Is it likely that people in a future socialist society will have the same desires, concerns, views, needs, aspirations or requirements that we find so ‘natural’ and indispensable in capitalism today? No matter how rigid and seemingly set in stone they appear now, it is absolutely certain that our present concerns for property ownership, for big houses, for big cars, for the baubles and trinkets so beloved of capitalism’s apologists, and in a nutshell, a concern for ‘who gets what’, will be simply looked upon with astonishment and incredulity and, eventually, intense curiosity.

Is such a belief in the possibility of such a profound change taking place idealistic or utopian? The history of a mere couple of decades or so tells us no. Not even the imaginative genius of Oscar Wilde could have ever dreamed of such an utterly unimaginable event as two men getting married – to each other! Think about that and consider the extraordinary change in attitude that has taken place in such a short historical time span, so that, apart from a small minority of religious bigots, no one bats an eyelid at what once was, barely yesterday in historical terms, such an inconceivable proposition as to be simply dismissed out of hand by practically every human being on the planet. Yet now it is widespread and the ‘norm’.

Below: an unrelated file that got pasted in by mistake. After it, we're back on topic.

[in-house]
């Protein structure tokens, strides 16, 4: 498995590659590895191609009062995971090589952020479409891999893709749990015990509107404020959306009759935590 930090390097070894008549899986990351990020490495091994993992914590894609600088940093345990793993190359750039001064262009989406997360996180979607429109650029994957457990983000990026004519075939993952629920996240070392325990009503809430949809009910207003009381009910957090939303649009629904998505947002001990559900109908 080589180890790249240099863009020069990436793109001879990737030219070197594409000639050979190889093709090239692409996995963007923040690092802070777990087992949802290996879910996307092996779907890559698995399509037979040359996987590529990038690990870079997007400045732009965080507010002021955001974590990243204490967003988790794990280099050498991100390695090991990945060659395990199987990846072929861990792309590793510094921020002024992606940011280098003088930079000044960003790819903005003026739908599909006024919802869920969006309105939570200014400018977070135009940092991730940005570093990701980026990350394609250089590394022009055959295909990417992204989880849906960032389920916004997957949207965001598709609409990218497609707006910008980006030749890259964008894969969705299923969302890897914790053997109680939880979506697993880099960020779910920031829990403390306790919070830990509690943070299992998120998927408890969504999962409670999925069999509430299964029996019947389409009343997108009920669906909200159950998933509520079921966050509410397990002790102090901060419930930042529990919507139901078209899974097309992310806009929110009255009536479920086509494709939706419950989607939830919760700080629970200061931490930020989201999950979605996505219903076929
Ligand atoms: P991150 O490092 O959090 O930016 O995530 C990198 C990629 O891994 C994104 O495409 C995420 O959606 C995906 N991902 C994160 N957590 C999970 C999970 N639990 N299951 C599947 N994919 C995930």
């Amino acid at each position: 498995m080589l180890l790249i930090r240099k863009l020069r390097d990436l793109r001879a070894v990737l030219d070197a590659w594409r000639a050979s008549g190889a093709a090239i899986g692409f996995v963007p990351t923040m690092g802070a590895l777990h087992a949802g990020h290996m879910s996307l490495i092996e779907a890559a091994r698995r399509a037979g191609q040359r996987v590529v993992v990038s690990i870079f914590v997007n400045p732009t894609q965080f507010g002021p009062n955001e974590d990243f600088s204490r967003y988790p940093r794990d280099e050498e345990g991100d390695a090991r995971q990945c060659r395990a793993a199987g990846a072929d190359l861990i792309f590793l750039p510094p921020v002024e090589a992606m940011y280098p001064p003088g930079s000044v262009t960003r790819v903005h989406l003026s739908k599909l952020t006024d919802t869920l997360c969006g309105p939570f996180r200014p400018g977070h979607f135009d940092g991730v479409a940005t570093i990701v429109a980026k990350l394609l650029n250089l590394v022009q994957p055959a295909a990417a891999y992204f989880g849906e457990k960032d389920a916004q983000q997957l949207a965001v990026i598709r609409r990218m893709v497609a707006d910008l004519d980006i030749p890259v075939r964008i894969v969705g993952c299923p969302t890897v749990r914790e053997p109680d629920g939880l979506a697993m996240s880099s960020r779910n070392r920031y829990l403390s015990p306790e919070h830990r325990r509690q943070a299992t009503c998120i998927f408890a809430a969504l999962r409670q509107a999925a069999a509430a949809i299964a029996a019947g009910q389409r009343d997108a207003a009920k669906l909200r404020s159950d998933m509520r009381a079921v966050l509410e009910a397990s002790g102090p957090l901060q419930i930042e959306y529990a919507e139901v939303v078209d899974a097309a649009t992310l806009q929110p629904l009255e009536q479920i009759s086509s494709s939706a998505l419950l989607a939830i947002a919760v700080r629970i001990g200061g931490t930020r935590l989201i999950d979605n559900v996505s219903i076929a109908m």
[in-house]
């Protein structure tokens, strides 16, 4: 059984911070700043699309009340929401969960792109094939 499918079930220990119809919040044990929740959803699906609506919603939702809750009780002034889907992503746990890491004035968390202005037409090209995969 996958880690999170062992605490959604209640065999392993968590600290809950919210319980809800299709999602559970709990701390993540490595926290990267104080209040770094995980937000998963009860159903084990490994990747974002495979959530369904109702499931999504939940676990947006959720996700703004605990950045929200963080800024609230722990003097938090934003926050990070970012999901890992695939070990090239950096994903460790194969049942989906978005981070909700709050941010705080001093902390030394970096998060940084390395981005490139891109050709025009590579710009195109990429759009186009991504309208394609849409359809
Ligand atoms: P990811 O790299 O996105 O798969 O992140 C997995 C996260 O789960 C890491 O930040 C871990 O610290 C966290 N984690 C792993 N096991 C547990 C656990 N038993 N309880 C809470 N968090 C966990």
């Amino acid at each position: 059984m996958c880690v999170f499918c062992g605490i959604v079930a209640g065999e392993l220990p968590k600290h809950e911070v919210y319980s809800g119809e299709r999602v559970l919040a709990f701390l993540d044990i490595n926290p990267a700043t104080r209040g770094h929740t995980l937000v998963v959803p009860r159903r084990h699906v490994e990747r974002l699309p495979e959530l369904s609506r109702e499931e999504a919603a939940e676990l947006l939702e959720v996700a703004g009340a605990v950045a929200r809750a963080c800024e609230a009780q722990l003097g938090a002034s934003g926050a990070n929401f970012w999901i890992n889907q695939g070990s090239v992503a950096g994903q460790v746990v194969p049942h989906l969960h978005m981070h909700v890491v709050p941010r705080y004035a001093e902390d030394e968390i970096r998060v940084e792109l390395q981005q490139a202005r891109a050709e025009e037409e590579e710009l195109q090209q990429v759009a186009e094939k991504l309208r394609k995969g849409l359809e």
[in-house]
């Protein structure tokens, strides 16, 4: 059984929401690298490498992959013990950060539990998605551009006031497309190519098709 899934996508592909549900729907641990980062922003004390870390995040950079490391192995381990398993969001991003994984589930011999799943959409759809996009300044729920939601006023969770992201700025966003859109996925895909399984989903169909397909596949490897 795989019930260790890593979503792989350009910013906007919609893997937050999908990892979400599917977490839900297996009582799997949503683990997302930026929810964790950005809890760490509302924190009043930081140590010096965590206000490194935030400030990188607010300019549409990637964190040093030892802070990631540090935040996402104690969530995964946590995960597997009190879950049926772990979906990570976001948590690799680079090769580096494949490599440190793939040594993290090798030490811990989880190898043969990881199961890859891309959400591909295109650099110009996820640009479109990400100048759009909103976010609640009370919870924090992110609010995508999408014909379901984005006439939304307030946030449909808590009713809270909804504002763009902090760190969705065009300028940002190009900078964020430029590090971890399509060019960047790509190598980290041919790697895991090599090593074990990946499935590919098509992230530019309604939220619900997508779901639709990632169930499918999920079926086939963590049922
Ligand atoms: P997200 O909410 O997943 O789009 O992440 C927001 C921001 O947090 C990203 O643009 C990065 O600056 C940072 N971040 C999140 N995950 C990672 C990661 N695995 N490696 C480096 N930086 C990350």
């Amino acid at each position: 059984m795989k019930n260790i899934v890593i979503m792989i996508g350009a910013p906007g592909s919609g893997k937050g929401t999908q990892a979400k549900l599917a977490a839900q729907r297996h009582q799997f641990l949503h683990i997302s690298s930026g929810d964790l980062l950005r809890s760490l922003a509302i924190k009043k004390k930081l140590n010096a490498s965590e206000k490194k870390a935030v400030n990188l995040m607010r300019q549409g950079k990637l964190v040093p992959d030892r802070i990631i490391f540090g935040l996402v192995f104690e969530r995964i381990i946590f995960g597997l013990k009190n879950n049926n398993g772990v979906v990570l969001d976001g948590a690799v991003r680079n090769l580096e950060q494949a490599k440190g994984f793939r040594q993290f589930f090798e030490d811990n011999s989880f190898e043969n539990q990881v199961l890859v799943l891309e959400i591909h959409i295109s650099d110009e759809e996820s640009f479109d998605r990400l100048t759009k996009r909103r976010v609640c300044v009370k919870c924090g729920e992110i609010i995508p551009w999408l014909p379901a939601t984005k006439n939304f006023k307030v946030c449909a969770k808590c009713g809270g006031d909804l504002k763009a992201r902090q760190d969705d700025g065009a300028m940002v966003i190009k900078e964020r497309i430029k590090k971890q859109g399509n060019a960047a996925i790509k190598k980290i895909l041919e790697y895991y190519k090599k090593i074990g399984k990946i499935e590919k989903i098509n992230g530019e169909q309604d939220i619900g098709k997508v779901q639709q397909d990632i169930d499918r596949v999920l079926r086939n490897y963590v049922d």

But to speculate, perhaps, in the immediate aftermath of the transition from capitalism to socialism, as a start, the inhabitants of socialism will decide, after making adequate provision for the existing occupants, to agree a list of the 500 (1000? 2000? 5000?) biggest and most beautiful private dwelling buildings in a metropolis such as London. Perhaps they will then decide to convert 100 into havens for the mentally ill, 100 into centres for the care and healing of victims of sexual abuse, 100 into centres for the study and treatment of those suffering from seemingly uncontrollable and socially harmful sexual urges, and 100 into recuperation centres for those suffering the effects of being incarcerated under capitalism for crimes against property.

Perhaps also, in an advanced socialist society of 20 years standing, when most or all of these problems have been eradicated, the majority of the very same buildings will, one by one, be simply left to run themselves as examples of by-gone notions of desirable (or even undesirable) architecture, with accommodation upstairs for those who want to preserve and protect them. The point is, we simply cannot predict what will happen.

How will socialist society come into ‘possession’ of these buildings? Again, we don’t know. Is it possible that they will be simply requisitioned for the use of everyone? Absolutely. After all, to describe the matter bluntly, the capitalist revolutions of the past were to privatise the earth and everything in it and on it, to proclaim the rights of private property and to convert it into the ownership of a few.